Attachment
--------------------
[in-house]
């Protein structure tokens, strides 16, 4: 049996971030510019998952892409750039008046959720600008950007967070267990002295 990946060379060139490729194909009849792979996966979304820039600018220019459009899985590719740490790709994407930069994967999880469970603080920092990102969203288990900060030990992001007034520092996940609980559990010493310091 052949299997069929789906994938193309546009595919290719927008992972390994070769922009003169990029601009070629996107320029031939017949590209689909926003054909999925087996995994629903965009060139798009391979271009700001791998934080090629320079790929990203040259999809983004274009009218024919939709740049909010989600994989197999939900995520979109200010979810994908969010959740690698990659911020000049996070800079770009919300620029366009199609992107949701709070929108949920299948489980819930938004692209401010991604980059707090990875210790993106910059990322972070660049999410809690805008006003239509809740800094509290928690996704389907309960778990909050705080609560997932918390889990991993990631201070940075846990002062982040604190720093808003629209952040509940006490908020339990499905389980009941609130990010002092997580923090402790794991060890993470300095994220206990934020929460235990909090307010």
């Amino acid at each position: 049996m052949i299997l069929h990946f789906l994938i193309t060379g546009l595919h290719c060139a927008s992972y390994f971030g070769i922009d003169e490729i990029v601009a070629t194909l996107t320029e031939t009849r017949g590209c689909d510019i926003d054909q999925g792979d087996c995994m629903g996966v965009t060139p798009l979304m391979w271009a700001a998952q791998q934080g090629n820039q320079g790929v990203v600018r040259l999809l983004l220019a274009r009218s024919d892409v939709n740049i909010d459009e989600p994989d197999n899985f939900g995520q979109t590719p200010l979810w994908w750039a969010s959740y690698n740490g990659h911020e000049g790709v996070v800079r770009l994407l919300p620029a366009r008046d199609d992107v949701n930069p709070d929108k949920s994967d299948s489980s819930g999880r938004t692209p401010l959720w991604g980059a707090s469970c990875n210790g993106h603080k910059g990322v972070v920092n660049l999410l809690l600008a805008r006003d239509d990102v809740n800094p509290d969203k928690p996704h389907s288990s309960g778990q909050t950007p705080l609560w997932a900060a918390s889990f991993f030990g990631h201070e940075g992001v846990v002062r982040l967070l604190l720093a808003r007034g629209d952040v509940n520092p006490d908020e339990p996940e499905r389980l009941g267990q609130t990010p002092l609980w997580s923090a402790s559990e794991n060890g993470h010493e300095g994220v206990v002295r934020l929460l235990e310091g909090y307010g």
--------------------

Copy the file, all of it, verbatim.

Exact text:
[in-house]
């Protein structure tokens, strides 16, 4: 049996971030510019998952892409750039008046959720600008950007967070267990002295 990946060379060139490729194909009849792979996966979304820039600018220019459009899985590719740490790709994407930069994967999880469970603080920092990102969203288990900060030990992001007034520092996940609980559990010493310091 052949299997069929789906994938193309546009595919290719927008992972390994070769922009003169990029601009070629996107320029031939017949590209689909926003054909999925087996995994629903965009060139798009391979271009700001791998934080090629320079790929990203040259999809983004274009009218024919939709740049909010989600994989197999939900995520979109200010979810994908969010959740690698990659911020000049996070800079770009919300620029366009199609992107949701709070929108949920299948489980819930938004692209401010991604980059707090990875210790993106910059990322972070660049999410809690805008006003239509809740800094509290928690996704389907309960778990909050705080609560997932918390889990991993990631201070940075846990002062982040604190720093808003629209952040509940006490908020339990499905389980009941609130990010002092997580923090402790794991060890993470300095994220206990934020929460235990909090307010």
């Amino acid at each position: 049996m052949i299997l069929h990946f789906l994938i193309t060379g546009l595919h290719c060139a927008s992972y390994f971030g070769i922009d003169e490729i990029v601009a070629t194909l996107t320029e031939t009849r017949g590209c689909d510019i926003d054909q999925g792979d087996c995994m629903g996966v965009t060139p798009l979304m391979w271009a700001a998952q791998q934080g090629n820039q320079g790929v990203v600018r040259l999809l983004l220019a274009r009218s024919d892409v939709n740049i909010d459009e989600p994989d197999n899985f939900g995520q979109t590719p200010l979810w994908w750039a969010s959740y690698n740490g990659h911020e000049g790709v996070v800079r770009l994407l919300p620029a366009r008046d199609d992107v949701n930069p709070d929108k949920s994967d299948s489980s819930g999880r938004t692209p401010l959720w991604g980059a707090s469970c990875n210790g993106h603080k910059g990322v972070v920092n660049l999410l809690l600008a805008r006003d239509d990102v809740n800094p509290d969203k928690p996704h389907s288990s309960g778990q909050t950007p705080l609560w997932a900060a918390s889990f991993f030990g990631h201070e940075g992001v846990v002062r982040l967070l604190l720093a808003r007034g629209d952040v509940n520092p006490d908020e339990p996940e499905r389980l009941g267990q609130t990010p002092l609980w997580s923090a402790s559990e794991n060890g993470h010493e300095g994220v206990v002295r934020l929460l235990e310091g909090y307010g």